INSTITUTO DE LIMNOLOGIA "DR. RAUL A. RINGUELET"
Unidad Ejecutora - UE
Toxicity Persistence of Chlorpyrifos in Runoff from Experimental Soybean Plots to the Non-target Amphipod Hyalella curvispina: Effect of Crop Management
MUGNI, H.; A, PARACAMPO; P. DEMETRIO; M. PARDI; G. BULUS; A. RONCO; C. BONETTO.
ARCHIVES OF ENVIRONMENTAL CONTAMINATION AND TOXICOLOGY
Lugar: Berlin; Año: 2015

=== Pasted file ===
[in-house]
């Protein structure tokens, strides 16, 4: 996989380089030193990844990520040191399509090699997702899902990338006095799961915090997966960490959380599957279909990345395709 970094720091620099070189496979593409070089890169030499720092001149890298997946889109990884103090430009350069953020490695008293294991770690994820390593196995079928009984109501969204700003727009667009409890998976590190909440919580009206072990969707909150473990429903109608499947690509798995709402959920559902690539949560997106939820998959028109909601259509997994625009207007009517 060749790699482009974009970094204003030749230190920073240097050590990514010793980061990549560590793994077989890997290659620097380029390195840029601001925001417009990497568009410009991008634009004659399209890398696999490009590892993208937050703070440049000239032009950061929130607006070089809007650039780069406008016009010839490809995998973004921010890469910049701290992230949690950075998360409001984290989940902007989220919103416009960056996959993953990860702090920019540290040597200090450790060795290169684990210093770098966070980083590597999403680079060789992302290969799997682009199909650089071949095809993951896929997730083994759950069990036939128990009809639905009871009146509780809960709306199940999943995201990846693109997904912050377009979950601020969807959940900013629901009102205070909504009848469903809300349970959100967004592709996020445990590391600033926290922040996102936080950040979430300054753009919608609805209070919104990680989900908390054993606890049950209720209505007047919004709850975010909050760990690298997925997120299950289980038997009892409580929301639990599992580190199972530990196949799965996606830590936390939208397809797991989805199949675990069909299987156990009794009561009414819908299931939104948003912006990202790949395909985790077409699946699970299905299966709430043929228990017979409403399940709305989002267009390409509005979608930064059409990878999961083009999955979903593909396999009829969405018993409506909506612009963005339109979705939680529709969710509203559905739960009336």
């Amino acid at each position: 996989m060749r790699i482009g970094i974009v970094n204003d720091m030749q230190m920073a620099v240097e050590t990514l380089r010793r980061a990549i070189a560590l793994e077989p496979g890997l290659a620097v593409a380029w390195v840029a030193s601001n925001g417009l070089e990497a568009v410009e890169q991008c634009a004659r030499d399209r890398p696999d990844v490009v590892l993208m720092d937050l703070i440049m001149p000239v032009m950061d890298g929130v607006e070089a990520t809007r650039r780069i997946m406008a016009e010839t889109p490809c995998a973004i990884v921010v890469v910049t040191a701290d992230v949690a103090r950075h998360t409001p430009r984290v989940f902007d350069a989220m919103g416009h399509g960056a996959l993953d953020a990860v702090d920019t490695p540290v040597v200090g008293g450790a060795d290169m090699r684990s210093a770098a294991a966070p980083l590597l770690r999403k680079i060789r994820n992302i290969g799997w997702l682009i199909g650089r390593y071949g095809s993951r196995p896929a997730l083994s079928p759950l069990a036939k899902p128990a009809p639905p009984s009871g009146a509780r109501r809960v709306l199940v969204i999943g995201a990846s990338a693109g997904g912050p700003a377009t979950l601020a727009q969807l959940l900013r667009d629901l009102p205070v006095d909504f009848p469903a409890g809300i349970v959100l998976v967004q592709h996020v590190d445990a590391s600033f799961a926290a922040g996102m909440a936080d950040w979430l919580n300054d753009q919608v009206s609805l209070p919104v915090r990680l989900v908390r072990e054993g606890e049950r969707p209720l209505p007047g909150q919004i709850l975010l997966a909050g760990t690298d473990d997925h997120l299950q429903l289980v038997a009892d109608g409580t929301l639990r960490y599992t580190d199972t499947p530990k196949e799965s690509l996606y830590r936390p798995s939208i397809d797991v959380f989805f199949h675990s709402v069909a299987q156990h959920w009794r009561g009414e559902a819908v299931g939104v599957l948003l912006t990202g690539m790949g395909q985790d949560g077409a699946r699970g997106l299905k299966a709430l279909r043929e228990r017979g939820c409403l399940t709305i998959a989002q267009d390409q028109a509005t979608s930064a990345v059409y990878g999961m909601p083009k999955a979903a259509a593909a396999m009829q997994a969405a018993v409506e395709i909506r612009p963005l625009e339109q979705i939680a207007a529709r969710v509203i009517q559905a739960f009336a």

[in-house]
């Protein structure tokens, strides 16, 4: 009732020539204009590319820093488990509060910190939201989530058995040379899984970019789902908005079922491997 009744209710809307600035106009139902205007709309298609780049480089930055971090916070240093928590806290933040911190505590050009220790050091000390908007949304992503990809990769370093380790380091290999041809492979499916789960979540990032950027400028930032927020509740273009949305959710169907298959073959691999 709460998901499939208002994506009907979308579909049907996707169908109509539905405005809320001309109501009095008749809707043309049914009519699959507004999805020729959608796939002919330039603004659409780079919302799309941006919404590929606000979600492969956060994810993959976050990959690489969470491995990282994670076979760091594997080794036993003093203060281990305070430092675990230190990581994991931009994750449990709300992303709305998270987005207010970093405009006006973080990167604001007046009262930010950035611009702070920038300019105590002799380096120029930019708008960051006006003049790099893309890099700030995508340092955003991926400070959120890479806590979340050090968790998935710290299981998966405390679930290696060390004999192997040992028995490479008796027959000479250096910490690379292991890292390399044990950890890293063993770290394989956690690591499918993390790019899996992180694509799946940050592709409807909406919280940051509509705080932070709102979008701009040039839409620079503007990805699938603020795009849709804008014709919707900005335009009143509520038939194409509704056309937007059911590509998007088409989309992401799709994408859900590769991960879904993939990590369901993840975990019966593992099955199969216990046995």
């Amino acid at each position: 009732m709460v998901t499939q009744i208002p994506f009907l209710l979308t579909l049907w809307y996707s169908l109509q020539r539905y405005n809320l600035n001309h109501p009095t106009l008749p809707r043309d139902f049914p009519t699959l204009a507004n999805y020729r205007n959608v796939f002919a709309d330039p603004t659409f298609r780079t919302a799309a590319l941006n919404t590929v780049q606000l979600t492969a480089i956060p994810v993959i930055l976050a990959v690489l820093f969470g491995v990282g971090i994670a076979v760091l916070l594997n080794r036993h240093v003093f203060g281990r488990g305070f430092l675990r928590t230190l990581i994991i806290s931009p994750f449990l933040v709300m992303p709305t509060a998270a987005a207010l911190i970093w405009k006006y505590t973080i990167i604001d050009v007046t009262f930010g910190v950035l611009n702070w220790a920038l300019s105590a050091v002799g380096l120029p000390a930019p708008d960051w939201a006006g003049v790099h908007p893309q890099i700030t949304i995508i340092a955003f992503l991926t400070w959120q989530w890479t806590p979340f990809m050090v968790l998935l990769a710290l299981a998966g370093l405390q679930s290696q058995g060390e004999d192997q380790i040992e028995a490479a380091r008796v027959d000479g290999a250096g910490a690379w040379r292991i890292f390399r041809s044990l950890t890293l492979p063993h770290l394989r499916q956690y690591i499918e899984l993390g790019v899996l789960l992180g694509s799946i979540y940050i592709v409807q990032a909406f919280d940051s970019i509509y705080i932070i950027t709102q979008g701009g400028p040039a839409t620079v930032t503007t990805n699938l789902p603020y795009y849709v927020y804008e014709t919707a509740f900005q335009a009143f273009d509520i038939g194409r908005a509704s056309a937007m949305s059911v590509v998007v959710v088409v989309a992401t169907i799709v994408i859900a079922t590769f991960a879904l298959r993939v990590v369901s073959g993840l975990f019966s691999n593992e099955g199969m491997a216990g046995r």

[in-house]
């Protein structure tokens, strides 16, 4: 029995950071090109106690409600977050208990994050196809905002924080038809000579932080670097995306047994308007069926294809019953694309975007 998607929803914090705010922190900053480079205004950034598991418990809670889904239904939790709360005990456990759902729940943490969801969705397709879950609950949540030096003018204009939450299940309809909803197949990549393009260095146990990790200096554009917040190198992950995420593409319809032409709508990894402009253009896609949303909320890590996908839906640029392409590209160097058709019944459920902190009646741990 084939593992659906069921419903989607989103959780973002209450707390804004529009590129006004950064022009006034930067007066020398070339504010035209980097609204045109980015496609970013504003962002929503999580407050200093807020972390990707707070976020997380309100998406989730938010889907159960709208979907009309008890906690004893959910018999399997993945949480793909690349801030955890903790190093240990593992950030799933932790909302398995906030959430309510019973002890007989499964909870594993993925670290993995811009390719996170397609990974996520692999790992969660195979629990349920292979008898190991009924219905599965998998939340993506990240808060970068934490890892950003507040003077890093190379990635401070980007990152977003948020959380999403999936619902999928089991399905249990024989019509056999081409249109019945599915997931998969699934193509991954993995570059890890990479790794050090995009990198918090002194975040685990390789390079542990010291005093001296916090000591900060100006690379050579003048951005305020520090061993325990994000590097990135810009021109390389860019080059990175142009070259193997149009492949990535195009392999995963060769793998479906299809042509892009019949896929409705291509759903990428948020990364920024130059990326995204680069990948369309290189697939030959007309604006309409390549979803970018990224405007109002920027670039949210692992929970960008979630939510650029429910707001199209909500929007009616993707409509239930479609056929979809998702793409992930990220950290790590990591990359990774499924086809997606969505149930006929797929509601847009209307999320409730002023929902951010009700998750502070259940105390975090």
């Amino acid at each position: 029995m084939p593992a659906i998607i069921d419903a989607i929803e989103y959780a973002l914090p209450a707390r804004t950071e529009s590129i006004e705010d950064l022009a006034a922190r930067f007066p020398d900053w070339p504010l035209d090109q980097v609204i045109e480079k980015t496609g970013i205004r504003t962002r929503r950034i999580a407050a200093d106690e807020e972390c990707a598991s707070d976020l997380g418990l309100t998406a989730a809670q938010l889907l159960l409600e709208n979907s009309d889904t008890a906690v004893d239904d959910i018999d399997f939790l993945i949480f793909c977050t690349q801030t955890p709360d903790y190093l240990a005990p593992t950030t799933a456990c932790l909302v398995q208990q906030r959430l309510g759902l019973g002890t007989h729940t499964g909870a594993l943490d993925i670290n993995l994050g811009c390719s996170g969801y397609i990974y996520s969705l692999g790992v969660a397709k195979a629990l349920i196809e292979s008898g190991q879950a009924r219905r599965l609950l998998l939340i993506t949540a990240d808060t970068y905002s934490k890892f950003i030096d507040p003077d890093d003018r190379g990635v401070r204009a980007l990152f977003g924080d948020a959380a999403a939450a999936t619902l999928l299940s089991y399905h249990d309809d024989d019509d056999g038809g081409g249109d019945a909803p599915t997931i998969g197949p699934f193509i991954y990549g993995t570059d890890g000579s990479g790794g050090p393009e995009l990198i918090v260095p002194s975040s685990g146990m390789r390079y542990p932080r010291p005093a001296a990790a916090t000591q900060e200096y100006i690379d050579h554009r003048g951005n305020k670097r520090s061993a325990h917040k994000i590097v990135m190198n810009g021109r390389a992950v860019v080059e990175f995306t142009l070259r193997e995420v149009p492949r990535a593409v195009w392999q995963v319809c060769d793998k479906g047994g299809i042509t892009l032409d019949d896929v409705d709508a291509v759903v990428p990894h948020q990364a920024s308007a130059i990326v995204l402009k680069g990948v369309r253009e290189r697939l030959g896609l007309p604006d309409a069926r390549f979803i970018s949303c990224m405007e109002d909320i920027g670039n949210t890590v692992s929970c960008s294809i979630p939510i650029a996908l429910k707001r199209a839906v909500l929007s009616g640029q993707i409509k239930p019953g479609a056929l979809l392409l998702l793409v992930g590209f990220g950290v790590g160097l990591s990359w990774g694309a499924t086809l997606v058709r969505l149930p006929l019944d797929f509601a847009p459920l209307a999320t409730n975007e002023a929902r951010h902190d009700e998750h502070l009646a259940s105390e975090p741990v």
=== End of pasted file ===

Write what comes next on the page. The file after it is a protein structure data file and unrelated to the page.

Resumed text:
Toxicity persistence to the non-target amphipod Hyalella curvispina in runoff events following chlorpyrifos applications to soy experimental plots was compared in conventional and no-till management. Two application scenarios were compared; an early season application with the soil almost bare and a late season application after the foliage had attained complete soil cover. H. curvispina was exposed to chlorpyrifos using two different test systems, a short-term (48 h) runoff water exposure and a long-term (10 d) soil exposure.Both commonly used crop management practices for soybean production resulted in runoff toxicity following pesticide applications and represent a toxicity risk for adjacent inland waters. Toxicity persistence was longer after the earlier than the late season application, likely because of higher volatilization and photodecomposition losses from the soy canopy than from the soil. For the early season application, toxicity persisted longer in the no-till plots than in the conventional tillage plots. Suspended matter was higher in the conventional treatment. Chlorpyrifos sorption to suspended matter likely contributed to the shorter persistence. For the late season application, toxicity persisted longer in the conventional treatment. The causes remain conjectural. The soil organic carbon content was higher in the no-till treatment. Sorption to organic matter might have contributed to the shorter chlorpyrifos toxicity persistence in no-till management. Late applications are more frequent and prevail longer throughout the soy growing season. Overall, the no-till management practice seems preferably because shorter toxicity persistence in runoff represents a lower environmental risk for the adjacent inland waters.